Article

Statistics in Biosciences

, Volume 1, Issue 2, pp 181-198

First online:

A Variance-Component Framework for Pedigree Analysis of Continuous and Categorical Outcomes

  • Michael P. EpsteinAffiliated withDepartment of Human Genetics, Emory University Email author 
  • , Jessica E. HunterAffiliated withDepartment of Human Genetics, Emory University
  • , Emily G. AllenAffiliated withDepartment of Human Genetics, Emory University
  • , Stephanie L. ShermanAffiliated withDepartment of Human Genetics, Emory University
  • , Xihong LinAffiliated withDepartment of Biostatistics, Harvard University
  • , Michael BoehnkeAffiliated withDepartment of Biostatistics and Center for Statistical Genetics, University of Michigan

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Abstract

Variance-component methods are popular and flexible analytic tools for elucidating the genetic mechanisms of complex quantitative traits from pedigree data. However, variance-component methods typically assume that the trait of interest follows a multivariate normal distribution within a pedigree. Studies have shown that violation of this normality assumption can lead to biased parameter estimates and inflations in type-I error. This limits the application of variance-component methods to more general trait outcomes, whether continuous or categorical in nature. In this paper, we develop and apply a general variance-component framework for pedigree analysis of continuous and categorical outcomes. We develop appropriate models using generalized-linear mixed model theory and fit such models using approximate maximum-likelihood procedures. Using our proposed method, we demonstrate that one can perform variance-component pedigree analysis on outcomes that follow any exponential-family distribution. Additionally, we also show how one can modify the method to perform pedigree analysis of ordinal outcomes. We also discuss extensions of our variance-component framework to accommodate pedigrees ascertained based on trait outcome. We demonstrate the feasibility of our method using both simulated data and data from a genetic study of ovarian insufficiency.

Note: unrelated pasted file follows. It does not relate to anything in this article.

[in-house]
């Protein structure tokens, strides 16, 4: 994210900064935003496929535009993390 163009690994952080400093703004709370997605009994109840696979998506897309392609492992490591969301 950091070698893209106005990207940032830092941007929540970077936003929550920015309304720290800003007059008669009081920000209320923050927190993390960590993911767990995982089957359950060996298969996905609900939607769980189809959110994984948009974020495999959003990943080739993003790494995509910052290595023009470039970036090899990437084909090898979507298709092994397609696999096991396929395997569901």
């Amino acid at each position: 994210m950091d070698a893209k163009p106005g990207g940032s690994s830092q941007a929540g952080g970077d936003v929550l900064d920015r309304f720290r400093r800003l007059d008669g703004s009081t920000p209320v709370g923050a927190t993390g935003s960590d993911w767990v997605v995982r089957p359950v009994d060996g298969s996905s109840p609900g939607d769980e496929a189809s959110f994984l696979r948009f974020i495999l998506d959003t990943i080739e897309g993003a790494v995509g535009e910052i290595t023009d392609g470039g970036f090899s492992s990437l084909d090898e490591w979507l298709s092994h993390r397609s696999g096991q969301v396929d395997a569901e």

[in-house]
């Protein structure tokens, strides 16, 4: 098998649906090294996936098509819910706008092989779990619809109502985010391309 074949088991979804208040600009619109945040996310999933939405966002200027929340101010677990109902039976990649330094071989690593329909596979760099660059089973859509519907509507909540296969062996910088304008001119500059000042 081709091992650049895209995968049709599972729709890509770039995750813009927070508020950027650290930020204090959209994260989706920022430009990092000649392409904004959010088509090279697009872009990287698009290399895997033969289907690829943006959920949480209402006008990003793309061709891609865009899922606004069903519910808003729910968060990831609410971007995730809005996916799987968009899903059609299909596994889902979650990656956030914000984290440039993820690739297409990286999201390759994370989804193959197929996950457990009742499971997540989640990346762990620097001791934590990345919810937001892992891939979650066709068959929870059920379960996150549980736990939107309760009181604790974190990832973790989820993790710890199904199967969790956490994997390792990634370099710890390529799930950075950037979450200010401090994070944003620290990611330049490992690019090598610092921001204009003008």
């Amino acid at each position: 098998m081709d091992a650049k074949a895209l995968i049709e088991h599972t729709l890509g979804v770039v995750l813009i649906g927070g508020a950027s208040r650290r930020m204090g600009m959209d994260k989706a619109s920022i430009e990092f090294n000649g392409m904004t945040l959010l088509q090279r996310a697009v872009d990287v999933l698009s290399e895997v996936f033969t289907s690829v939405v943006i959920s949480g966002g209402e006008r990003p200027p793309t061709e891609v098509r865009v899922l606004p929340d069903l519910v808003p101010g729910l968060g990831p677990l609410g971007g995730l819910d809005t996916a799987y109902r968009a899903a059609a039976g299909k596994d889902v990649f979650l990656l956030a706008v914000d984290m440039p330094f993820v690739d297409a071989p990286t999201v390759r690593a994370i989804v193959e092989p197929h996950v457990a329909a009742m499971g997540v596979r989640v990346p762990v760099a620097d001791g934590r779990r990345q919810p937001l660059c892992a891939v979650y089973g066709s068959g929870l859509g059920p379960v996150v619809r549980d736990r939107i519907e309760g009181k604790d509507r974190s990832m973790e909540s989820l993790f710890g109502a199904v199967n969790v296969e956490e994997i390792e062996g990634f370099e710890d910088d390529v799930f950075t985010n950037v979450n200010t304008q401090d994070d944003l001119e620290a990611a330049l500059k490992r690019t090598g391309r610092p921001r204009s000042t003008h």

Keywords

Variance component model Linkage analysis Generalized linear mixed model